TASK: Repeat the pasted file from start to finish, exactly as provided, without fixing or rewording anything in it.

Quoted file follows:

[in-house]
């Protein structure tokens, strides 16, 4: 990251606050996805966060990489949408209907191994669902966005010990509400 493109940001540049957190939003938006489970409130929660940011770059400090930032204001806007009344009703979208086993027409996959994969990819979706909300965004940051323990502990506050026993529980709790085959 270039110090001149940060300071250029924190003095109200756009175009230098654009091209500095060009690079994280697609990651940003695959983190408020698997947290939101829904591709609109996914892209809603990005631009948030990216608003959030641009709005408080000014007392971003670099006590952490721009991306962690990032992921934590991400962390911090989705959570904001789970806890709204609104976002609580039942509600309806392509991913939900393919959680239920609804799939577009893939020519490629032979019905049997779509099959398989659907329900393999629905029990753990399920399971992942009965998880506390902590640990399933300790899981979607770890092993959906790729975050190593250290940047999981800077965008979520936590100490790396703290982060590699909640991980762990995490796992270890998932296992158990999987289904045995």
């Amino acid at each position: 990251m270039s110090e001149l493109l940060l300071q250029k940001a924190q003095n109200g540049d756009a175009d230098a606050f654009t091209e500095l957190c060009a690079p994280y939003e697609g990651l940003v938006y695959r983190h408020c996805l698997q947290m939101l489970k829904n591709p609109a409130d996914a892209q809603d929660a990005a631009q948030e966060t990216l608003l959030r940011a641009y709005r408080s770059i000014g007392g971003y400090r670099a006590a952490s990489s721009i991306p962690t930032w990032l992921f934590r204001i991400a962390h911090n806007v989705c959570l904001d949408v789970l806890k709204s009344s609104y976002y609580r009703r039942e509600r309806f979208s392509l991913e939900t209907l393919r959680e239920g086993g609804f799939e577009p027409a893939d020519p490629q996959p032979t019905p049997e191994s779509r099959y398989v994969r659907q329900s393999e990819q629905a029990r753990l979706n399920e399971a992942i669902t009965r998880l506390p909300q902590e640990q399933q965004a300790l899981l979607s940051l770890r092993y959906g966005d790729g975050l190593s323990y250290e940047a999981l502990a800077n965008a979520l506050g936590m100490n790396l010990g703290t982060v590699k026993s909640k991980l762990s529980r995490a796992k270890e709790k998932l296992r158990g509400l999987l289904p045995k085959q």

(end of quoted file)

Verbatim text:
[in-house]
């Protein structure tokens, strides 16, 4: 990251606050996805966060990489949408209907191994669902966005010990509400 493109940001540049957190939003938006489970409130929660940011770059400090930032204001806007009344009703979208086993027409996959994969990819979706909300965004940051323990502990506050026993529980709790085959 270039110090001149940060300071250029924190003095109200756009175009230098654009091209500095060009690079994280697609990651940003695959983190408020698997947290939101829904591709609109996914892209809603990005631009948030990216608003959030641009709005408080000014007392971003670099006590952490721009991306962690990032992921934590991400962390911090989705959570904001789970806890709204609104976002609580039942509600309806392509991913939900393919959680239920609804799939577009893939020519490629032979019905049997779509099959398989659907329900393999629905029990753990399920399971992942009965998880506390902590640990399933300790899981979607770890092993959906790729975050190593250290940047999981800077965008979520936590100490790396703290982060590699909640991980762990995490796992270890998932296992158990999987289904045995």
């Amino acid at each position: 990251m270039s110090e001149l493109l940060l300071q250029k940001a924190q003095n109200g540049d756009a175009d230098a606050f654009t091209e500095l957190c060009a690079p994280y939003e697609g990651l940003v938006y695959r983190h408020c996805l698997q947290m939101l489970k829904n591709p609109a409130d996914a892209q809603d929660a990005a631009q948030e966060t990216l608003l959030r940011a641009y709005r408080s770059i000014g007392g971003y400090r670099a006590a952490s990489s721009i991306p962690t930032w990032l992921f934590r204001i991400a962390h911090n806007v989705c959570l904001d949408v789970l806890k709204s009344s609104y976002y609580r009703r039942e509600r309806f979208s392509l991913e939900t209907l393919r959680e239920g086993g609804f799939e577009p027409a893939d020519p490629q996959p032979t019905p049997e191994s779509r099959y398989v994969r659907q329900s393999e990819q629905a029990r753990l979706n399920e399971a992942i669902t009965r998880l506390p909300q902590e640990q399933q965004a300790l899981l979607s940051l770890r092993y959906g966005d790729g975050l190593s323990y250290e940047a999981l502990a800077n965008a979520l506050g936590m100490n790396l010990g703290t982060v590699k026993s909640k991980l762990s529980r995490a796992k270890e709790k998932l296992r158990g509400l999987l289904p045995k085959q």